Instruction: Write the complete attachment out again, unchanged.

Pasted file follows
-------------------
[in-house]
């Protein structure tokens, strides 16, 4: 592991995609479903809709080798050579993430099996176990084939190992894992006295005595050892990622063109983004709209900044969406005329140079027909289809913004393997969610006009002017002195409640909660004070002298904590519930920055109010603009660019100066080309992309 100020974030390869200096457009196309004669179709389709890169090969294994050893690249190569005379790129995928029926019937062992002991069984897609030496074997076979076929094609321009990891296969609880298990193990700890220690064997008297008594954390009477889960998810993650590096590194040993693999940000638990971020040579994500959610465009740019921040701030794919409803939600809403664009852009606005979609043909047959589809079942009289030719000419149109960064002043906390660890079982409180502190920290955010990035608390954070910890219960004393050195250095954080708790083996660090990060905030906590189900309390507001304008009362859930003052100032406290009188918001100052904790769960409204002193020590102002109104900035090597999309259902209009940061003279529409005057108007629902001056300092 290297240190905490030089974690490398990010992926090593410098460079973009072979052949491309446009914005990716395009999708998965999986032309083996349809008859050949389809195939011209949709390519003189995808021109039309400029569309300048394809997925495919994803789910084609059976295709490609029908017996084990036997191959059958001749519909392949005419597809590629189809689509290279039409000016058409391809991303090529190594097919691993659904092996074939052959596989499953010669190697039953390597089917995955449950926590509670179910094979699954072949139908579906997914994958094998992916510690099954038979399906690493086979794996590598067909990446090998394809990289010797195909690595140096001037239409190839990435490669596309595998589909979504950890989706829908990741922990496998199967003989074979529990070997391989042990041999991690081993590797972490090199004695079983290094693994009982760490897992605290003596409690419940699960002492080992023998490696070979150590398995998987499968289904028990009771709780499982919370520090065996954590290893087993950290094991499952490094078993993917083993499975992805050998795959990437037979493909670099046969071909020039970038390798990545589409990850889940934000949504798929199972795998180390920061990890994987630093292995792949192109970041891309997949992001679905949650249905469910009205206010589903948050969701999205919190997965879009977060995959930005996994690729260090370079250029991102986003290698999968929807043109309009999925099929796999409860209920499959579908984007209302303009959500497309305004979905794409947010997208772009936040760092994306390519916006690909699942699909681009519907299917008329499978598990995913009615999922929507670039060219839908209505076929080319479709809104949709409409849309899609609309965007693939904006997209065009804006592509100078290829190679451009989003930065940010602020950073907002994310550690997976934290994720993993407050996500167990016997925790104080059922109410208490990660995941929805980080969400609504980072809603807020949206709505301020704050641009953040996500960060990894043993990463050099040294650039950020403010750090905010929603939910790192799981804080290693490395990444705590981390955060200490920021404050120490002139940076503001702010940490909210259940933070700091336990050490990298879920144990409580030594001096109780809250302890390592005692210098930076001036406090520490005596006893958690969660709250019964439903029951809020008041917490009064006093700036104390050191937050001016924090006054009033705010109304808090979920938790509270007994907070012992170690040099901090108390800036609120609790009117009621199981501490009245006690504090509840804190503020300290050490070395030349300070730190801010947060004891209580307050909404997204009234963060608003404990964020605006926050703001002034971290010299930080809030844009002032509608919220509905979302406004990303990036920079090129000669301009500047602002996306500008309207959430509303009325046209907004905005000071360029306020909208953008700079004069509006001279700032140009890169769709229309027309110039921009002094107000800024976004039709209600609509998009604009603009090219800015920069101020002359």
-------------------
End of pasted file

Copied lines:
[in-house]
């Protein structure tokens, strides 16, 4: 592991995609479903809709080798050579993430099996176990084939190992894992006295005595050892990622063109983004709209900044969406005329140079027909289809913004393997969610006009002017002195409640909660004070002298904590519930920055109010603009660019100066080309992309 100020974030390869200096457009196309004669179709389709890169090969294994050893690249190569005379790129995928029926019937062992002991069984897609030496074997076979076929094609321009990891296969609880298990193990700890220690064997008297008594954390009477889960998810993650590096590194040993693999940000638990971020040579994500959610465009740019921040701030794919409803939600809403664009852009606005979609043909047959589809079942009289030719000419149109960064002043906390660890079982409180502190920290955010990035608390954070910890219960004393050195250095954080708790083996660090990060905030906590189900309390507001304008009362859930003052100032406290009188918001100052904790769960409204002193020590102002109104900035090597999309259902209009940061003279529409005057108007629902001056300092 290297240190905490030089974690490398990010992926090593410098460079973009072979052949491309446009914005990716395009999708998965999986032309083996349809008859050949389809195939011209949709390519003189995808021109039309400029569309300048394809997925495919994803789910084609059976295709490609029908017996084990036997191959059958001749519909392949005419597809590629189809689509290279039409000016058409391809991303090529190594097919691993659904092996074939052959596989499953010669190697039953390597089917995955449950926590509670179910094979699954072949139908579906997914994958094998992916510690099954038979399906690493086979794996590598067909990446090998394809990289010797195909690595140096001037239409190839990435490669596309595998589909979504950890989706829908990741922990496998199967003989074979529990070997391989042990041999991690081993590797972490090199004695079983290094693994009982760490897992605290003596409690419940699960002492080992023998490696070979150590398995998987499968289904028990009771709780499982919370520090065996954590290893087993950290094991499952490094078993993917083993499975992805050998795959990437037979493909670099046969071909020039970038390798990545589409990850889940934000949504798929199972795998180390920061990890994987630093292995792949192109970041891309997949992001679905949650249905469910009205206010589903948050969701999205919190997965879009977060995959930005996994690729260090370079250029991102986003290698999968929807043109309009999925099929796999409860209920499959579908984007209302303009959500497309305004979905794409947010997208772009936040760092994306390519916006690909699942699909681009519907299917008329499978598990995913009615999922929507670039060219839908209505076929080319479709809104949709409409849309899609609309965007693939904006997209065009804006592509100078290829190679451009989003930065940010602020950073907002994310550690997976934290994720993993407050996500167990016997925790104080059922109410208490990660995941929805980080969400609504980072809603807020949206709505301020704050641009953040996500960060990894043993990463050099040294650039950020403010750090905010929603939910790192799981804080290693490395990444705590981390955060200490920021404050120490002139940076503001702010940490909210259940933070700091336990050490990298879920144990409580030594001096109780809250302890390592005692210098930076001036406090520490005596006893958690969660709250019964439903029951809020008041917490009064006093700036104390050191937050001016924090006054009033705010109304808090979920938790509270007994907070012992170690040099901090108390800036609120609790009117009621199981501490009245006690504090509840804190503020300290050490070395030349300070730190801010947060004891209580307050909404997204009234963060608003404990964020605006926050703001002034971290010299930080809030844009002032509608919220509905979302406004990303990036920079090129000669301009500047602002996306500008309207959430509303009325046209907004905005000071360029306020909208953008700079004069509006001279700032140009890169769709229309027309110039921009002094107000800024976004039709209600609509998009604009603009090219800015920069101020002359």